When you listen to Debussy’s La mer, you hear fragments or motivic ideas and sometimes he never really presents a melody. Sometimes a melody in gamelan music is never really made by one person but by a group of people working together. The subtleness of La mer also maybe represents quite a lot of non-Western ways of thinking—not like Beethoven, not like Brahms. It’s very, very subtle. When you think about it, for Debussy to do this one hundred years before all of these Asian American composers, he’s a lot more sophisticated. It’s very, very profound. People are so eager to sell the physical appearance, and they don’t understand the substance of it. I think that’s problematic.

 

It’s really interesting when you talk to old pipa players, and they’re always opposed to the technique of equal tremolo on the pipa. They don’t like it for a couple of reasons. When you hold the pipa vertically, you play it differently than when you hold it at the angle. The sounds come out differently. Through the Mao Zedong era, they were so eager to make the so-called traditional instrument orchestra. When you play in that ensemble, you have to teach your performers to tremolo equally so they can synchronize the sound. But any southern Chinese pipa player will say that the personality of the player is reflected through the tremolo. When this particular revolution made the tremolo even, you get rid of the personality. So, you’re gone. It’s like making two qin players produce equal and synchronous movements of the left hand so they play in an orchestra. It’s impossible! And once they can do it, it means that they kill the spirit of what an instrument’s supposed to do. I’m saying that I oppose the Asian traditional instrument orchestra. It’s not going to work because I think the aesthetic is based on the concept of individuality. It’s funny, when we talk about philosophy in the Western society, they encourage individuality, yet through individuality, they make harmony. In the Eastern society, they encourage harmony, yet the harmony allows people to be individuals.

 

CANNON: How do you mean?

 

PHAN: Some say, “let’s make an orchestra of đờn ca tài tử.” You cannot do that!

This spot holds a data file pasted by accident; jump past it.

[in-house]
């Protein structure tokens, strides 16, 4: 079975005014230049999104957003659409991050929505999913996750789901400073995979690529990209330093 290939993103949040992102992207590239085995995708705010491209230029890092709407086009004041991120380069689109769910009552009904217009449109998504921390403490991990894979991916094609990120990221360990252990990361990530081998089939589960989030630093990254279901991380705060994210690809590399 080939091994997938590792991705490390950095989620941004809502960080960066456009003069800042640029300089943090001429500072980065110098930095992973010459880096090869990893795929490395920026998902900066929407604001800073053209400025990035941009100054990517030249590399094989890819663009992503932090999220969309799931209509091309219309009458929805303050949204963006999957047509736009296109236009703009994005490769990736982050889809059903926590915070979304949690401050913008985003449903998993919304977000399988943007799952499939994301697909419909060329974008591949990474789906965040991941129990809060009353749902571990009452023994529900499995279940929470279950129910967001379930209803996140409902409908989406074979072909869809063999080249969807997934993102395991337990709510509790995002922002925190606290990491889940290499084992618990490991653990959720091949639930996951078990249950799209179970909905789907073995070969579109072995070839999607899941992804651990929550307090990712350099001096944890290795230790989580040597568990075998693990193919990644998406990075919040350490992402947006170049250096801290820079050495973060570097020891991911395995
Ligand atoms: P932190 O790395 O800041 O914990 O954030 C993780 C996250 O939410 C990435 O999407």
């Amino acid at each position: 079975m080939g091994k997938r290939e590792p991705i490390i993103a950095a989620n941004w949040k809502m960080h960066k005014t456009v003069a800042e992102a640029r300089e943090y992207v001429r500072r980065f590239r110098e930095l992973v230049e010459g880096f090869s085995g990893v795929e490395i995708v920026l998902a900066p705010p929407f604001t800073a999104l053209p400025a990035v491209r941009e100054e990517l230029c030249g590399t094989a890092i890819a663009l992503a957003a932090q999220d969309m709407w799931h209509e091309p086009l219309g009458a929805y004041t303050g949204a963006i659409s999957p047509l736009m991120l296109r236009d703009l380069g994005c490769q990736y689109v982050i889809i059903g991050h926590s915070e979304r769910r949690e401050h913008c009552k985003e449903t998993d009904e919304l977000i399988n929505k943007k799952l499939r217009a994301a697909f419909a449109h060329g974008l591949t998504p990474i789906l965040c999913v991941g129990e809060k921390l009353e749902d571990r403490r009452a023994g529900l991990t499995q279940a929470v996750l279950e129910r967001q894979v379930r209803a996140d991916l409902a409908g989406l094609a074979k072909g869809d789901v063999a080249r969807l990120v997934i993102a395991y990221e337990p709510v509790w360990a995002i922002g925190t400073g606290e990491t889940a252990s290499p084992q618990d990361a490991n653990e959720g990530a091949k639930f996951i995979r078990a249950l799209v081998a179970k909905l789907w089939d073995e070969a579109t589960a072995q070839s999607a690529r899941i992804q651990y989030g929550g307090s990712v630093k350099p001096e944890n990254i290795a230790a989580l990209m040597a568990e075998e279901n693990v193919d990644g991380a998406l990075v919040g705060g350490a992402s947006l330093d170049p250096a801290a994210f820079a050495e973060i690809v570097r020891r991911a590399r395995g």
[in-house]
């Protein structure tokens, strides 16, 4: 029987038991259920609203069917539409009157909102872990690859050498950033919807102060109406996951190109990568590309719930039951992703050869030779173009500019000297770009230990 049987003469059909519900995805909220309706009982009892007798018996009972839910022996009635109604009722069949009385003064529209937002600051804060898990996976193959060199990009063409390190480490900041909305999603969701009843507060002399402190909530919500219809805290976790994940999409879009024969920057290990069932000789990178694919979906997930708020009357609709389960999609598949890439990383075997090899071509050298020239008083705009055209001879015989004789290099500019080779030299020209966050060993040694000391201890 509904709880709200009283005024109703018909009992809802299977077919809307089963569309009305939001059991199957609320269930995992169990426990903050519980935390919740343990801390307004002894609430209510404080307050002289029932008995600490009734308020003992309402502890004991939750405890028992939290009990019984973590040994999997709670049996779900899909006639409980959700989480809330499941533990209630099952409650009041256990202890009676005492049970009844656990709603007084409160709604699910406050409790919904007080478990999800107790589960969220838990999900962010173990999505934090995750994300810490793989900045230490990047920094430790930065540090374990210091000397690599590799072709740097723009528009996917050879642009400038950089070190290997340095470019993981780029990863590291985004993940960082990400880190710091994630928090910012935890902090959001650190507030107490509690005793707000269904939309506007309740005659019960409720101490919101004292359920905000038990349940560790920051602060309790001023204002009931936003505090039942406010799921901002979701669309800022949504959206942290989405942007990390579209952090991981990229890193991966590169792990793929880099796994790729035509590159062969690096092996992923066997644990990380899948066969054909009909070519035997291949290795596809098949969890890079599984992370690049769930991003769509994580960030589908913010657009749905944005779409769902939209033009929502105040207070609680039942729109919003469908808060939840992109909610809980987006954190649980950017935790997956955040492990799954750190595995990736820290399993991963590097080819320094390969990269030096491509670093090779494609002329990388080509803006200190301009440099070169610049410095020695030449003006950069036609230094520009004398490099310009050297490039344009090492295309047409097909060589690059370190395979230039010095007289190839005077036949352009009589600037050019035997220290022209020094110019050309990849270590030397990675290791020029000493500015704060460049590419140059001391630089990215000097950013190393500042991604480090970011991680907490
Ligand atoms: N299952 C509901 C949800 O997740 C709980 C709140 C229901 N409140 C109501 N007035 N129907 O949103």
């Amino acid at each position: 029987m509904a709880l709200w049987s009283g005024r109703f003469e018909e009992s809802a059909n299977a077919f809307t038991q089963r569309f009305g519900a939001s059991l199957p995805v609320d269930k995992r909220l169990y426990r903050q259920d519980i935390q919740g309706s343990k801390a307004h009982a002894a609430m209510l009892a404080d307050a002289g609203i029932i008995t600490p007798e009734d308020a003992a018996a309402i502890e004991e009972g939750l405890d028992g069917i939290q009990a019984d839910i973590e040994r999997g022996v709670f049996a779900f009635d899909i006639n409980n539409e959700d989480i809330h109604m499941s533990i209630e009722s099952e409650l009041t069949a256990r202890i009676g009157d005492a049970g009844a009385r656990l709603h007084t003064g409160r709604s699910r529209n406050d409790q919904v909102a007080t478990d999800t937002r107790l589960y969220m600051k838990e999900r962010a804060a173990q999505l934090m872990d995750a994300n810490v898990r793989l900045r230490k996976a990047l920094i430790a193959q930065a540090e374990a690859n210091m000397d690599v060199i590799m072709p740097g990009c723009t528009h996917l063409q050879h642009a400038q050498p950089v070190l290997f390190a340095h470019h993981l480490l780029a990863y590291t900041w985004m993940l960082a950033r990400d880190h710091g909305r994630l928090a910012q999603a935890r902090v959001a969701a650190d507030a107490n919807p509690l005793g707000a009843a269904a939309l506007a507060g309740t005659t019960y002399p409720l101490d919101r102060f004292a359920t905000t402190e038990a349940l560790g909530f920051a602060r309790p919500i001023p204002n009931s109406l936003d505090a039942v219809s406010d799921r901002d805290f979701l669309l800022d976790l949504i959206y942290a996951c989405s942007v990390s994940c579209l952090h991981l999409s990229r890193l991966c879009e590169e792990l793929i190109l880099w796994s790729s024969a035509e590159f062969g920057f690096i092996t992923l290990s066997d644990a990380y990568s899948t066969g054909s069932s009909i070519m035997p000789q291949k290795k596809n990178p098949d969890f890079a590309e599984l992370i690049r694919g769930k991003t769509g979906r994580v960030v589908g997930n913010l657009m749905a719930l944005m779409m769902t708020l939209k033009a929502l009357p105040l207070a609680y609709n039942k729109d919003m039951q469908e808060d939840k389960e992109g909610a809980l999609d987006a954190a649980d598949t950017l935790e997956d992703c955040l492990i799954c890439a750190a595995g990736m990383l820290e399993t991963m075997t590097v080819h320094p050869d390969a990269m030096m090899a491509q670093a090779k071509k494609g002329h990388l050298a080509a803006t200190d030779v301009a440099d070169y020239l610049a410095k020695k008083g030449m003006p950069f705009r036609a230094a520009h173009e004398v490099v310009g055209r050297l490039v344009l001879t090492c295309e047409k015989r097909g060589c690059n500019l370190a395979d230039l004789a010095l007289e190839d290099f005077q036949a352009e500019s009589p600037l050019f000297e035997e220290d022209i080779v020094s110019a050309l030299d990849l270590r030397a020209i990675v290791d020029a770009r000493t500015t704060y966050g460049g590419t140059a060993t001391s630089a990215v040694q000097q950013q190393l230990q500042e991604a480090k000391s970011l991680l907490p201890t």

CANNON: Although people try.

 

PHAN: It’s not going to work! It takes four or sometimes five individuals to make an ensemble. But when you expand the group, they cannot project their individuality as part of an orchestra. I often tell my students that very often we do the opposite of what philosophy teaches us. Western society encourages us to be individuals and to act as individuals; yet through the action of the individual, we produce harmony. Eastern society asks you to do things in one voice, so through that one voice, you operate through one melody. You’re not allowed to produce that melody in harmony but you are allowed to produce the melody through heterophony. So through one unified melody, you find a way to become an individual. They’re not allowed to play the melody in harmonization, but they’re allowed to play slightly different melodies at the different time. They accidently create a sense of individuality, and I find that really interesting. So if you take heterophony and try to force it onto a fixed orchestra, it doesn’t work. It will work in the Western way of perception, but it won’t work in the Eastern way of perception. It will work in the cultivated tradition, but it will not work in the vernacular tradition. When you move away from the vernacular tradition too much, you kill the spirit of it.

 

In the traditional Eastern society, the value of an opportunist is considered low. The word “opportunist” means that you lean wherever the wind blows. That is a way of characterizing bad people because they never stand for what they believe in. You are taught that you should never be an opportunist; yet when they come to a new society, they turn themselves into opportunists and are very proud of it. Before the 1970s in the US, the word “vanity” was a bad word. From the 1980s to now, the word “vanity” becomes a positive word because they say that if you don’t sell yourself, who will do that for you? But before that, if you sold yourself to other people, you have no value; yet, a lot of people now lean toward opportunism.

 

CANNON: And how do we see that in music? When I think of the notion of the “amateur” in the Western art tradition, as well as in the Chinese and Vietnamese traditions, historically one was an amateur because one did not need to make money from performing. This was a sign of prestige. If one needed to make money off performance, one was considered not as good a musician. Now, in this country and in Vietnam and in China and elsewhere, the professional musician is revered. Do you think there is a connection between this notion of vanity and professionalism?